It was far from a classic at Tynecastle Park as Hearts and Kilmarnock played out a goalless draw with entertainment in short supply. Yet, it will be the visitors who will have mixed emotions. Pleased and encouraged with another positive performance but perhaps some disappointment they didn’t get all three points.

The home side registered just one shot on target as they struggled to get up to speed after Thursday’s match in Trondheim in Rosenborg, only putting Killie under pressure in the closing stages. Derek McInnes’ men created the best opportunities in either half, displaying their improvement from last season and building on last weekend’s win over Rangers to open the season. Here are five talking points…

Hearts’ opening struggles

For the third game running, Hearts struggled to find their fluency in the first half. The pattern of play was as expected with the home side having the majority of possession and Kilmarnock in a rigid defensive structure, ready to spring forward with Danny Armstrong and Matty Kennedy. It was unsurprising to see Stephen Kingsley, Kye Rowles and Frankie Kent, three of Hearts’ back four, have the most touches of the 22 players on the pitch at half-time. 

Going forward it was too disjointed. Alex Lowry’s creative intentions were positive but lacked execution. Lawrence Shankland and Kyosuke Tagawa were not on the same wavelength. Tagawa had just six first-half touches. Yutaro Oda’s best work came in a defensive sense. When attacking situations did open up there was a hesitancy to play that killer pass. 

Frustratingly for the home support and the club’s management team there was no second half spell like they enjoyed against St Johnstone to win 2-0 or in Trondheim. Just one shot on target at home despite having more than 60 per cent of the ball, an underwhelming return.

While Kilmarnock have had the League Cup group stage to get up to speed, this is a Hearts side still, understandably, yet to click.

Positive impacts

There was a lot of excitement around Gorgie with Kyosuke Tagawa handed his first start and new recruit Kenneth Vargas on the bench. Both have been brought in to add goals, pace and attacking threat and versatility. While Tagawa struggled to get involved and was eventually replaced, there were positive signs from the Costa Rican Vargas. He displayed his pace but also a real willingness to get stuck in. Twice he worked back to recover the ball. He could well have capped a dream debut when he cut in but sent a curling effort over the bar. Yet, it was one of the club’s youngsters rather than recruits who perhaps stood out the most. Nineteen-year-old Aidan Denholm came on, ahead of new signing Calem Nieuwenhof, with more than 20 minutes left. As he did against Rosenborg on Thursday he brought a calmness to midfield. Battling qualities but really neat and tidy on the ball. It is clear the management team trusts the midfielder who, at one point, seemed to be heading out of the club. On more than one occasion, Steven Naismith was giving him praise for his decision making, while he was keen to pass on instruction through the player.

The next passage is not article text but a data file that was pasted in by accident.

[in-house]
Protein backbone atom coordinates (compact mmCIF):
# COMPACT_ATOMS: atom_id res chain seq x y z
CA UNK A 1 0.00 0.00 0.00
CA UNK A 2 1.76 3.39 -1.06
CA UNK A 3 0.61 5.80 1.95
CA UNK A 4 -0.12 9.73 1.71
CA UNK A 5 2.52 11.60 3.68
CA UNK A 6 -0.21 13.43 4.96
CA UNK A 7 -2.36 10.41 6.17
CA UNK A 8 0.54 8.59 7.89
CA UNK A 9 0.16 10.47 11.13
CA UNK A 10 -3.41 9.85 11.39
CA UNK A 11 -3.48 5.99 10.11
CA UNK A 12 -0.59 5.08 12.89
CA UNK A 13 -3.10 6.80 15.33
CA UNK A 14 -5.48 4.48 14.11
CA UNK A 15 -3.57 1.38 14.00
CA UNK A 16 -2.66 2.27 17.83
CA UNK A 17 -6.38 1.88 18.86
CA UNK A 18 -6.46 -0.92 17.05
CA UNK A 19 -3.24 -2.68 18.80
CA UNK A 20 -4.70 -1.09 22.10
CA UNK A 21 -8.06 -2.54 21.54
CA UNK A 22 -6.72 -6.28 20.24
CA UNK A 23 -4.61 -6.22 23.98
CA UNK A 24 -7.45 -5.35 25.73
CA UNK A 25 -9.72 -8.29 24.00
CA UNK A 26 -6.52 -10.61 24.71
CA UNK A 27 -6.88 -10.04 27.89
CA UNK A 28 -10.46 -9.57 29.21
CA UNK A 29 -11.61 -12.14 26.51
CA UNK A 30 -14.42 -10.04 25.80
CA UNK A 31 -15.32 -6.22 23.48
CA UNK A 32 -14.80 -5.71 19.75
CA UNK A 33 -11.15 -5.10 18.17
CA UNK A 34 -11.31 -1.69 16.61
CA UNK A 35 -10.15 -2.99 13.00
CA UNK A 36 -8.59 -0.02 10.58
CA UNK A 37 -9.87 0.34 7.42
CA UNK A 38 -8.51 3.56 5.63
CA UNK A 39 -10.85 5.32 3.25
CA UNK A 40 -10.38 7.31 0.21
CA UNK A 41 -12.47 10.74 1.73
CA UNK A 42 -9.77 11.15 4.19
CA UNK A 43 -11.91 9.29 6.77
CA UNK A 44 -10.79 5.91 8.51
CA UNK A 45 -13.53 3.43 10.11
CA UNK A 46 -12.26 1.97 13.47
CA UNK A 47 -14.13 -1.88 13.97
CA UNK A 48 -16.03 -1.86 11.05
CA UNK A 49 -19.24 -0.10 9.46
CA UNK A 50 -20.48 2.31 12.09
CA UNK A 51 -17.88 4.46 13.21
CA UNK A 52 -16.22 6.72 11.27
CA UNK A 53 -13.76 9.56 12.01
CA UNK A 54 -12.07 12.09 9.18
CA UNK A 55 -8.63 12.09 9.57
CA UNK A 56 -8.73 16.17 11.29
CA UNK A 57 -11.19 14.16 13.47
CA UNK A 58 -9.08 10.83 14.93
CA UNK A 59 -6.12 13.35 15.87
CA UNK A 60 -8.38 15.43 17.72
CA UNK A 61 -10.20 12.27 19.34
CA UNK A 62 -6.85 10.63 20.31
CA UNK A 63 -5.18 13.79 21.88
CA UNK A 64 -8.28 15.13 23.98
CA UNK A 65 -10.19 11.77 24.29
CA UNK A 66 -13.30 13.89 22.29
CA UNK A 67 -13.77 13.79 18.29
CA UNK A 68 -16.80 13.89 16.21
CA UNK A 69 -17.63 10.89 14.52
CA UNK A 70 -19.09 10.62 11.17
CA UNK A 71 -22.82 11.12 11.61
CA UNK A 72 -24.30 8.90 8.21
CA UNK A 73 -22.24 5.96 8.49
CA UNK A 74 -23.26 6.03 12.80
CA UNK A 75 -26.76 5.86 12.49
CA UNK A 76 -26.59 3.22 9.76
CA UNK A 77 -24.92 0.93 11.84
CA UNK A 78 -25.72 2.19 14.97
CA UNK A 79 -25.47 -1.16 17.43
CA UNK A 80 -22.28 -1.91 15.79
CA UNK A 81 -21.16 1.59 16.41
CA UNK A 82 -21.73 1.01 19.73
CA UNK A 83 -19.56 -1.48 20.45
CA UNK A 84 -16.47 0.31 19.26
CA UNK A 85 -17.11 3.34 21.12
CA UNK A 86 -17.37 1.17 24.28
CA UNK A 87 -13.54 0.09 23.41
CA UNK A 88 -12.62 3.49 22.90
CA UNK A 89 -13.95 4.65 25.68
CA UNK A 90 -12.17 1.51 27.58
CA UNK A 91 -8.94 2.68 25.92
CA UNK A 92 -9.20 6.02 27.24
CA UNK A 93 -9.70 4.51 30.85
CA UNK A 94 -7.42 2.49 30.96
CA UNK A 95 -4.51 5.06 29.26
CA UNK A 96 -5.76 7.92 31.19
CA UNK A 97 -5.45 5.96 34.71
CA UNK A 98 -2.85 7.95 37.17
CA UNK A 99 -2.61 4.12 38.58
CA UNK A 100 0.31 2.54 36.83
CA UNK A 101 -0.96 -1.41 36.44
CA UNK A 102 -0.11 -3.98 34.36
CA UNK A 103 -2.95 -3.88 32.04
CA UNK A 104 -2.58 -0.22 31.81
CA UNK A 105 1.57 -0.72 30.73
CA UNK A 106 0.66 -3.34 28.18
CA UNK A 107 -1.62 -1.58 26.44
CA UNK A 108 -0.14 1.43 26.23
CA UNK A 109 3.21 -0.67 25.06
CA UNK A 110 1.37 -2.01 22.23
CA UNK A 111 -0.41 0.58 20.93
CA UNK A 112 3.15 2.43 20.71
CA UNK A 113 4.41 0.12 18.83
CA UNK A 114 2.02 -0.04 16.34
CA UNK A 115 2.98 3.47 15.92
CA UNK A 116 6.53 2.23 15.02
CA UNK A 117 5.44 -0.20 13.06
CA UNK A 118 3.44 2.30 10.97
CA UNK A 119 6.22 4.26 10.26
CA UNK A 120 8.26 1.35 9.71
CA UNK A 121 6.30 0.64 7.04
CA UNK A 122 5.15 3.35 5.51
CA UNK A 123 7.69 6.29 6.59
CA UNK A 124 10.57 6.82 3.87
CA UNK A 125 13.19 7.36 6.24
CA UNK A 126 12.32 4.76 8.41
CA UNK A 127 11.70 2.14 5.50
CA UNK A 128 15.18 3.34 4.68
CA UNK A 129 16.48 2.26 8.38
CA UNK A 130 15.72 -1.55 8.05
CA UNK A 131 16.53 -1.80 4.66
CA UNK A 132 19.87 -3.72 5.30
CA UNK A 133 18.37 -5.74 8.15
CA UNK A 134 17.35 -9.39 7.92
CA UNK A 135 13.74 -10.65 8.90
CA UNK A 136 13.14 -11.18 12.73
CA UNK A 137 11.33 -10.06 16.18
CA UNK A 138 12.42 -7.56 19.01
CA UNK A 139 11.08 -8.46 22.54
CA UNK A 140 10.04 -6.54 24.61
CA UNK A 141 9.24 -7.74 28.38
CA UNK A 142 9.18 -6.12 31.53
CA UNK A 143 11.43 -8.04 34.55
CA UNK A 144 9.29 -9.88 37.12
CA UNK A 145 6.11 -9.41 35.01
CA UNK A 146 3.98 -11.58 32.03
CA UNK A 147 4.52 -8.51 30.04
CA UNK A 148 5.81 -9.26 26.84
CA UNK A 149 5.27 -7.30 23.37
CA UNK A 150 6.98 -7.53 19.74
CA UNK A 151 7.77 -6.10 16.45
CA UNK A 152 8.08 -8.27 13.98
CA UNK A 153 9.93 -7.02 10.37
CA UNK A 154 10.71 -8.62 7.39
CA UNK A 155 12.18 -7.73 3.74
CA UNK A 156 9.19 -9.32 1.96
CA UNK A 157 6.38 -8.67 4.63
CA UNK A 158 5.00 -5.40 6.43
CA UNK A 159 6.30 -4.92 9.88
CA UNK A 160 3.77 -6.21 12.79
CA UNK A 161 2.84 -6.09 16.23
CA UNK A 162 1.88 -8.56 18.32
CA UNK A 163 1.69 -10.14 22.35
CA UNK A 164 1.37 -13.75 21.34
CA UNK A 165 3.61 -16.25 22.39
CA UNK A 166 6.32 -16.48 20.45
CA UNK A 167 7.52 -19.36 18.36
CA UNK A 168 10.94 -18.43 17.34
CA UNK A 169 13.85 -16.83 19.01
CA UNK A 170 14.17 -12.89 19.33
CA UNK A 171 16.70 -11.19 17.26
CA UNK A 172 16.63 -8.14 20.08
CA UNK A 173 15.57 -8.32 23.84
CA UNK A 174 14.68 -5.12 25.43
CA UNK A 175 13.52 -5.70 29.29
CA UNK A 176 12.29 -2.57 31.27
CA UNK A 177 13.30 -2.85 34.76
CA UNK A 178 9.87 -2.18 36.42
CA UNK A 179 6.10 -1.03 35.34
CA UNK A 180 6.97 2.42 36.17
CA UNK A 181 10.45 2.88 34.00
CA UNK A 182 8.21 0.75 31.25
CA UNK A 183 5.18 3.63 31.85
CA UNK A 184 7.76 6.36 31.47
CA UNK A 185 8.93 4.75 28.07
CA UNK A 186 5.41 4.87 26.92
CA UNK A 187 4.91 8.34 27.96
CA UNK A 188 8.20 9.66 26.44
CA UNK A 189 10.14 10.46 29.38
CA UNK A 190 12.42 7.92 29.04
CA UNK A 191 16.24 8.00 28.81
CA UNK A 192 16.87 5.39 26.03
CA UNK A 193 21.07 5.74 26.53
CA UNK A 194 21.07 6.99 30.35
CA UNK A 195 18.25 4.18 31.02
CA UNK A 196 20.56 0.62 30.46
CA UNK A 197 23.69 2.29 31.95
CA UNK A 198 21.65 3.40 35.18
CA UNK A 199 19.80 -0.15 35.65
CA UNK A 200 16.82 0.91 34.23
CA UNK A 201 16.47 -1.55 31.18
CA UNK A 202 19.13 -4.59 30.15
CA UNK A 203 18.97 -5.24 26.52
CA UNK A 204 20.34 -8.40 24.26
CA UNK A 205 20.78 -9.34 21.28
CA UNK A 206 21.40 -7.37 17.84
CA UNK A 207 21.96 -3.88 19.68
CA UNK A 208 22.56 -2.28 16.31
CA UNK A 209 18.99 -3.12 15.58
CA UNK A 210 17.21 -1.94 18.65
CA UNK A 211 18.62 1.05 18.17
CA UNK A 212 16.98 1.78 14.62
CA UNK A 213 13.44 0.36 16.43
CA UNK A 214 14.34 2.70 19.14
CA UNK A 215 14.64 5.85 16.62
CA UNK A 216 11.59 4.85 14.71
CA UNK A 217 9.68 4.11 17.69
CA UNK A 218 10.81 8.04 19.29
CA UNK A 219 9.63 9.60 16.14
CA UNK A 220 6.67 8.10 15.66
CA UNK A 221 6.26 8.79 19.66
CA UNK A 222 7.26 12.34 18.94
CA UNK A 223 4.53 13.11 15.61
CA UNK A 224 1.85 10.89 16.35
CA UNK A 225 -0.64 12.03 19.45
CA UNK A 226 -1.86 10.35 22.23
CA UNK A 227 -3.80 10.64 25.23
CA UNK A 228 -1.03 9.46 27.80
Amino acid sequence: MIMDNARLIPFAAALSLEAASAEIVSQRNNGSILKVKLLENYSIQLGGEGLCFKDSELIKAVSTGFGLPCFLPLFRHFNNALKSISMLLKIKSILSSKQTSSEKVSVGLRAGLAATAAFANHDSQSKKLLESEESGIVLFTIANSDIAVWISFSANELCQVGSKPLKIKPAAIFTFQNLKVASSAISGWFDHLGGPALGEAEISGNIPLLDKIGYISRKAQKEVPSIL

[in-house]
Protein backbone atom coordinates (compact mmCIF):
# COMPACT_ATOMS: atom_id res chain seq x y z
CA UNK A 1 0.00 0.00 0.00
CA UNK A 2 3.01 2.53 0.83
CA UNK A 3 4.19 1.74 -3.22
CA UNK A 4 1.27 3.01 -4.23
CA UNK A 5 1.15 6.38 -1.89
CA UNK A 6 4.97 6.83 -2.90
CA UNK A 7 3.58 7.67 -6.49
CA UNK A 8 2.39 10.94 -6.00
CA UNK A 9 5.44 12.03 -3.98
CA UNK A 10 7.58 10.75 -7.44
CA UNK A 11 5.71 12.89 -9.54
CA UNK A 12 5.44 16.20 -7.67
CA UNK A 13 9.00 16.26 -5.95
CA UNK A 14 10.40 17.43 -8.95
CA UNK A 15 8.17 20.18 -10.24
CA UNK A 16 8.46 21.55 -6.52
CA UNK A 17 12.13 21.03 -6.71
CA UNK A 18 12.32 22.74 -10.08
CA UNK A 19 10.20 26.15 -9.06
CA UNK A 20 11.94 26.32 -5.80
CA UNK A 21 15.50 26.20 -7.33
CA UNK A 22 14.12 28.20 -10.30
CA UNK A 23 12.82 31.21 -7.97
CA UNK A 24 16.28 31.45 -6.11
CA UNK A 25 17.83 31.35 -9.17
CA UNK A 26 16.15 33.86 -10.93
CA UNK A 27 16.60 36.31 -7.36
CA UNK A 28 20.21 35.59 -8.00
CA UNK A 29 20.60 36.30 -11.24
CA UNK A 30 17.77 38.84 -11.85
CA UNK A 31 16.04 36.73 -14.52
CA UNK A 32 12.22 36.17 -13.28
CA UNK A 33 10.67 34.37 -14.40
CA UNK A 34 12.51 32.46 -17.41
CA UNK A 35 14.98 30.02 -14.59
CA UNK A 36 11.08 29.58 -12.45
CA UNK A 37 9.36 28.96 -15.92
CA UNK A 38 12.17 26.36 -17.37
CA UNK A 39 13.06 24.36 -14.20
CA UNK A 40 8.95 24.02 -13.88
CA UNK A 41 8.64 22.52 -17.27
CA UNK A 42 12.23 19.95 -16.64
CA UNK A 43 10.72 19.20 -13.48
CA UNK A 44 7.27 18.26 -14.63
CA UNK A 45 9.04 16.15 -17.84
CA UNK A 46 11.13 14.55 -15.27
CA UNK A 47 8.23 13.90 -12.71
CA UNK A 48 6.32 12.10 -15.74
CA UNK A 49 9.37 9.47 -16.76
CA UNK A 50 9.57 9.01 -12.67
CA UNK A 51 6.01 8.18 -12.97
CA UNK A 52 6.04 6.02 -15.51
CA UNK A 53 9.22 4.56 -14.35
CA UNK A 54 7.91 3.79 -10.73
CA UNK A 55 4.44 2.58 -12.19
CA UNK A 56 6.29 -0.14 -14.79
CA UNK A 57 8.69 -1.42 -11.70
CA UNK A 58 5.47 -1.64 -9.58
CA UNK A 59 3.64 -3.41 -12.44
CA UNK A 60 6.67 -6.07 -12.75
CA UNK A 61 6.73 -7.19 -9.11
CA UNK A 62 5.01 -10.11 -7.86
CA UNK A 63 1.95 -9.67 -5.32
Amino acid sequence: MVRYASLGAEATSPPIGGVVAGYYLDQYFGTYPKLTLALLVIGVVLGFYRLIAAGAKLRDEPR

Killie, the Premiership’s least favourite opponents

When the Premiership fixture list was released, Kilmarnock boss Derek McInnes would have been forgiven for cursing Calum Beattie, the SPFL’s chief operating officer. A home tie with Rangers followed by a trip to Tynecastle Park. Yet, what Killie have been able to do is offer a glimpse into what could be a very positive season at Rugby Park and one which won’t involve a relegation battle.

McInnes has been able to put a better top-flight stamp on his side. This summer the men from Ayrshire have undergone a face lift. There were seven new signings in the team which started both the Rangers and Hearts fixtures. They are younger, fitter, quicker and play with greater intensity. They are and are going to be a nightmare to play against. A strong spine, excellent organisation and coaching and a real threat on the counter-attack. They are more equipped to play away from Rugby Park and will not have to wait until April to get their first top-flight away win, as they did last season. Another formidable home record and they could offer a surprise European challenge.

Defensive trio

The defensive trio of Robbie Deas, Stuart Finlday and Lewis Mayo may well be the most impressive in the league. Lawrence Shankland has spoken in the past regarding the difficulty of playing against St Mirren last season. This Kilmarnock trio are even better. All are 6ft+, all can play a bit of football, all are mobile and all are strong and aggressive.

At Tynecastle, any time a Hearts forward thought they were getting space there would be another on hand to cover, pressure, block or intercept. 

With Mayo and Findlay either side of Deas, both are adept at defending in wide areas and in one v one situations. This is a Kilmarnock team which won’t concede a lot of goals. 

Set piece improvement

While Hearts struggled in the final third, they had no such issues in the defensive third. Frankie Kent and Kye Rowles continue to build a strong partnership. Both Steven Naismith and Derek McInnes noted the defending of set pieces. It was an area which the team struggled with, shipping 16 goals from set pieces in the league last season, an increase of five from the previous campaign. That was always going to be tested against a Kilmarnock side who possess players with excellent deliveries and three centre-backs who are strong in the air.